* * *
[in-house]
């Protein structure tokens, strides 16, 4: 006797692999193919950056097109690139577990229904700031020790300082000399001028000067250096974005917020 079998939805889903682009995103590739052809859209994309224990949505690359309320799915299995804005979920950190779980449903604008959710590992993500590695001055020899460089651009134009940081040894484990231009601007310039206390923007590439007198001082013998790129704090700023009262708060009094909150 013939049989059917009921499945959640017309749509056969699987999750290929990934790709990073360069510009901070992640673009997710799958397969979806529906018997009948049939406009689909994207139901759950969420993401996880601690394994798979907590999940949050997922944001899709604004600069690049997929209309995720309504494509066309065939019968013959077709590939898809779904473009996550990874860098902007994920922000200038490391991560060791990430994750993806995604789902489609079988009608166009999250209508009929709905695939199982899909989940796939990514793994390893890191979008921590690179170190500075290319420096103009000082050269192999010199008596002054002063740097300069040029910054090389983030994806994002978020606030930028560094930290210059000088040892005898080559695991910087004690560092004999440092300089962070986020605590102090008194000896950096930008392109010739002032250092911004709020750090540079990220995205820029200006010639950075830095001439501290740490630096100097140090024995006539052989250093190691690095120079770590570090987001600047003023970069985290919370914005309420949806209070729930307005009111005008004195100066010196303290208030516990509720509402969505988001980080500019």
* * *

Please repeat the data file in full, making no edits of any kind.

[in-house]
């Protein structure tokens, strides 16, 4: 006797692999193919950056097109690139577990229904700031020790300082000399001028000067250096974005917020 079998939805889903682009995103590739052809859209994309224990949505690359309320799915299995804005979920950190779980449903604008959710590992993500590695001055020899460089651009134009940081040894484990231009601007310039206390923007590439007198001082013998790129704090700023009262708060009094909150 013939049989059917009921499945959640017309749509056969699987999750290929990934790709990073360069510009901070992640673009997710799958397969979806529906018997009948049939406009689909994207139901759950969420993401996880601690394994798979907590999940949050997922944001899709604004600069690049997929209309995720309504494509066309065939019968013959077709590939898809779904473009996550990874860098902007994920922000200038490391991560060791990430994750993806995604789902489609079988009608166009999250209508009929709905695939199982899909989940796939990514793994390893890191979008921590690179170190500075290319420096103009000082050269192999010199008596002054002063740097300069040029910054090389983030994806994002978020606030930028560094930290210059000088040892005898080559695991910087004690560092004999440092300089962070986020605590102090008194000896950096930008392109010739002032250092911004709020750090540079990220995205820029200006010639950075830095001439501290740490630096100097140090024995006539052989250093190691690095120079770590570090987001600047003023970069985290919370914005309420949806209070729930307005009111005008004195100066010196303290208030516990509720509402969505988001980080500019």